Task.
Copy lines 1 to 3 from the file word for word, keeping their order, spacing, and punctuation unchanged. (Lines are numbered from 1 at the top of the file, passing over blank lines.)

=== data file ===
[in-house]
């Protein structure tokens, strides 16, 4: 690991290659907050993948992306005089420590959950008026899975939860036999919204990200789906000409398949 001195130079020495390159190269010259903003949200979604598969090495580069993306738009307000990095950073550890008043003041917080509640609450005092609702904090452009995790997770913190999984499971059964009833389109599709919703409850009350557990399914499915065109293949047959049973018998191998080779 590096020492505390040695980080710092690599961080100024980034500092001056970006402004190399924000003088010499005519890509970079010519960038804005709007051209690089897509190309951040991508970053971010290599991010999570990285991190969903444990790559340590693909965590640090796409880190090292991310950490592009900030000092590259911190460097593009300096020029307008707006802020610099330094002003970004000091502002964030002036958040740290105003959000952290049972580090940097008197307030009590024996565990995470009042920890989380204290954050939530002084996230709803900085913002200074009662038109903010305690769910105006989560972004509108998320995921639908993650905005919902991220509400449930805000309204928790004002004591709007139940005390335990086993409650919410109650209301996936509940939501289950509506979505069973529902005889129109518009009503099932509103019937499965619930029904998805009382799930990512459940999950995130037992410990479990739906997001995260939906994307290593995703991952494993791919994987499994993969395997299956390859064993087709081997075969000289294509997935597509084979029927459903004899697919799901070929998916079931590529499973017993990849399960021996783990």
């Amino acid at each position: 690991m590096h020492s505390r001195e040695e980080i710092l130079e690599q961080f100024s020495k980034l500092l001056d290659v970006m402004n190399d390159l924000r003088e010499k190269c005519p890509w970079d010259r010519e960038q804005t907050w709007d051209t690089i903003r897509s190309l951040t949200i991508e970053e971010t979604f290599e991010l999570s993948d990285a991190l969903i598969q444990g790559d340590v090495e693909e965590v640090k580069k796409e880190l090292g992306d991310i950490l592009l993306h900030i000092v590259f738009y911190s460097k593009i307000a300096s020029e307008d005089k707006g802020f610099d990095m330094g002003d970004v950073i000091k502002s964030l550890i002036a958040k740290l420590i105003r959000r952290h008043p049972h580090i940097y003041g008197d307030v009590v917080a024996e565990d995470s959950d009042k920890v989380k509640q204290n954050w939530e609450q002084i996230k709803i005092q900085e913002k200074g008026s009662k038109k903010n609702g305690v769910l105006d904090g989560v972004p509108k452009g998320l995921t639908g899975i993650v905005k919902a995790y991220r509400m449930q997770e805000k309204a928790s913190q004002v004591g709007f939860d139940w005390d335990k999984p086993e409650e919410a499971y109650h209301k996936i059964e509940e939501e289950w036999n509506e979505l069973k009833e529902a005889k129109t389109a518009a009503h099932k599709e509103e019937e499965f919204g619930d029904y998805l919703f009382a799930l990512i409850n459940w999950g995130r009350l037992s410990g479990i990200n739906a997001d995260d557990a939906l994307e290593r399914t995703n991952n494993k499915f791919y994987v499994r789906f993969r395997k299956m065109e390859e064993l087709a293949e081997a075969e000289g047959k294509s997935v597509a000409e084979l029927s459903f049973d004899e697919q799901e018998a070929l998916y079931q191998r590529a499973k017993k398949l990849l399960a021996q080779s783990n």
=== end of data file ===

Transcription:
[in-house]
């Protein structure tokens, strides 16, 4: 690991290659907050993948992306005089420590959950008026899975939860036999919204990200789906000409398949 001195130079020495390159190269010259903003949200979604598969090495580069993306738009307000990095950073550890008043003041917080509640609450005092609702904090452009995790997770913190999984499971059964009833389109599709919703409850009350557990399914499915065109293949047959049973018998191998080779 590096020492505390040695980080710092690599961080100024980034500092001056970006402004190399924000003088010499005519890509970079010519960038804005709007051209690089897509190309951040991508970053971010290599991010999570990285991190969903444990790559340590693909965590640090796409880190090292991310950490592009900030000092590259911190460097593009300096020029307008707006802020610099330094002003970004000091502002964030002036958040740290105003959000952290049972580090940097008197307030009590024996565990995470009042920890989380204290954050939530002084996230709803900085913002200074009662038109903010305690769910105006989560972004509108998320995921639908993650905005919902991220509400449930805000309204928790004002004591709007139940005390335990086993409650919410109650209301996936509940939501289950509506979505069973529902005889129109518009009503099932509103019937499965619930029904998805009382799930990512459940999950995130037992410990479990739906997001995260939906994307290593995703991952494993791919994987499994993969395997299956390859064993087709081997075969000289294509997935597509084979029927459903004899697919799901070929998916079931590529499973017993990849399960021996783990």
């Amino acid at each position: 690991m590096h020492s505390r001195e040695e980080i710092l130079e690599q961080f100024s020495k980034l500092l001056d290659v970006m402004n190399d390159l924000r003088e010499k190269c005519p890509w970079d010259r010519e960038q804005t907050w709007d051209t690089i903003r897509s190309l951040t949200i991508e970053e971010t979604f290599e991010l999570s993948d990285a991190l969903i598969q444990g790559d340590v090495e693909e965590v640090k580069k796409e880190l090292g992306d991310i950490l592009l993306h900030i000092v590259f738009y911190s460097k593009i307000a300096s020029e307008d005089k707006g802020f610099d990095m330094g002003d970004v950073i000091k502002s964030l550890i002036a958040k740290l420590i105003r959000r952290h008043p049972h580090i940097y003041g008197d307030v009590v917080a024996e565990d995470s959950d009042k920890v989380k509640q204290n954050w939530e609450q002084i996230k709803i005092q900085e913002k200074g008026s009662k038109k903010n609702g305690v769910l105006d904090g989560v972004p509108k452009g998320l995921t639908g899975i993650v905005k919902a995790y991220r509400m449930q997770e805000k309204a928790s913190q004002v004591g709007f939860d139940w005390d335990k999984p086993e409650e919410a499971y109650h209301k996936i059964e509940e939501e289950w036999n509506e979505l069973k009833e529902a005889k129109t389109a518009a009503h099932k599709e509103e019937e499965f919204g619930d029904y998805l919703f009382a799930l990512i409850n459940w999950g995130r009350l037992s410990g479990i990200n739906a997001d995260d557990a939906l994307e290593r399914t995703n991952n494993k499915f791919y994987v499994r789906f993969r395997k299956m065109e390859e064993l087709a293949e081997a075969e000289g047959k294509s997935v597509a000409e084979l029927s459903f049973d004899e697919q799901e018998a070929l998916y079931q191998r590529a499973k017993k398949l990849l399960a021996q080779s783990n």